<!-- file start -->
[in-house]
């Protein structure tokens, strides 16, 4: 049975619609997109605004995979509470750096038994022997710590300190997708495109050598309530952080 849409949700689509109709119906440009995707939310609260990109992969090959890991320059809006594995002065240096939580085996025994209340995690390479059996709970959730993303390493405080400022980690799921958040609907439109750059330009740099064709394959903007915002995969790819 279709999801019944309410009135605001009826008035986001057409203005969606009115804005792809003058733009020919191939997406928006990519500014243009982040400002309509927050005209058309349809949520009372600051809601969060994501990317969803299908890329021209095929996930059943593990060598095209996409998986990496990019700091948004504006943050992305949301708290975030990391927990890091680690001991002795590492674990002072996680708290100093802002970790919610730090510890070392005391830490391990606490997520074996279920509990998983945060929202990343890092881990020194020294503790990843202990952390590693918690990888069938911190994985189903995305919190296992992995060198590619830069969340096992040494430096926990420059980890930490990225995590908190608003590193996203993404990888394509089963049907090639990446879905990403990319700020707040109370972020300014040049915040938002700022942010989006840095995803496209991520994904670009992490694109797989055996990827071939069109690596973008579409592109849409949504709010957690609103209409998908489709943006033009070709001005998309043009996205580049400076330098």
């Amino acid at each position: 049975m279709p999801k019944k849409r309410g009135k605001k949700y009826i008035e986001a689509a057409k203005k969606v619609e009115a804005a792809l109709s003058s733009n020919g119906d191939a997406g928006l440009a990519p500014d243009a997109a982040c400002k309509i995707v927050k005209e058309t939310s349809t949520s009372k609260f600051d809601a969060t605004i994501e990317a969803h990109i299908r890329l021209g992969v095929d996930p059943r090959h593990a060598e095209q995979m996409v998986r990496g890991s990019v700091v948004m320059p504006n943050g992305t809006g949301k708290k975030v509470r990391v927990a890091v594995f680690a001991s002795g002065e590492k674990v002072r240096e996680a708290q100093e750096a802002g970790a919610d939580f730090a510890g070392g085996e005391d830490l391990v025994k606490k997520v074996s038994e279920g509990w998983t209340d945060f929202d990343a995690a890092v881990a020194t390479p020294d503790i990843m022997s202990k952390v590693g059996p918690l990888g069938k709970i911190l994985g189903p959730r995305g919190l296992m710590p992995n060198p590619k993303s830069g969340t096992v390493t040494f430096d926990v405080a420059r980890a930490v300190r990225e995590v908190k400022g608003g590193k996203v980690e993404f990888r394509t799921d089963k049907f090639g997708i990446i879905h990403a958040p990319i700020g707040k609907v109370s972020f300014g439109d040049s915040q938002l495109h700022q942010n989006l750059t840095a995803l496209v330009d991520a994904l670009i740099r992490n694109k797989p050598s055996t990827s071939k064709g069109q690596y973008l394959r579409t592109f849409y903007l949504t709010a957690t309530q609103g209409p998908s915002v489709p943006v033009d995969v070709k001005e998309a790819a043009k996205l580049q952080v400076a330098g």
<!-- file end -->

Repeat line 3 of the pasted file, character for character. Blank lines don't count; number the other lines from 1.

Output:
């Amino acid at each position: 049975m279709p999801k019944k849409r309410g009135k605001k949700y009826i008035e986001a689509a057409k203005k969606v619609e009115a804005a792809l109709s003058s733009n020919g119906d191939a997406g928006l440009a990519p500014d243009a997109a982040c400002k309509i995707v927050k005209e058309t939310s349809t949520s009372k609260f600051d809601a969060t605004i994501e990317a969803h990109i299908r890329l021209g992969v095929d996930p059943r090959h593990a060598e095209q995979m996409v998986r990496g890991s990019v700091v948004m320059p504006n943050g992305t809006g949301k708290k975030v509470r990391v927990a890091v594995f680690a001991s002795g002065e590492k674990v002072r240096e996680a708290q100093e750096a802002g970790a919610d939580f730090a510890g070392g085996e005391d830490l391990v025994k606490k997520v074996s038994e279920g509990w998983t209340d945060f929202d990343a995690a890092v881990a020194t390479p020294d503790i990843m022997s202990k952390v590693g059996p918690l990888g069938k709970i911190l994985g189903p959730r995305g919190l296992m710590p992995n060198p590619k993303s830069g969340t096992v390493t040494f430096d926990v405080a420059r980890a930490v300190r990225e995590v908190k400022g608003g590193k996203v980690e993404f990888r394509t799921d089963k049907f090639g997708i990446i879905h990403a958040p990319i700020g707040k609907v109370s972020f300014g439109d040049s915040q938002l495109h700022q942010n989006l750059t840095a995803l496209v330009d991520a994904l670009i740099r992490n694109k797989p050598s055996t990827s071939k064709g069109q690596y973008l394959r579409t592109f849409y903007l949504t709010a957690t309530q609103g209409p998908s915002v489709p943006v033009d995969v070709k001005e998309a790819a043009k996205l580049q952080v400076a330098g």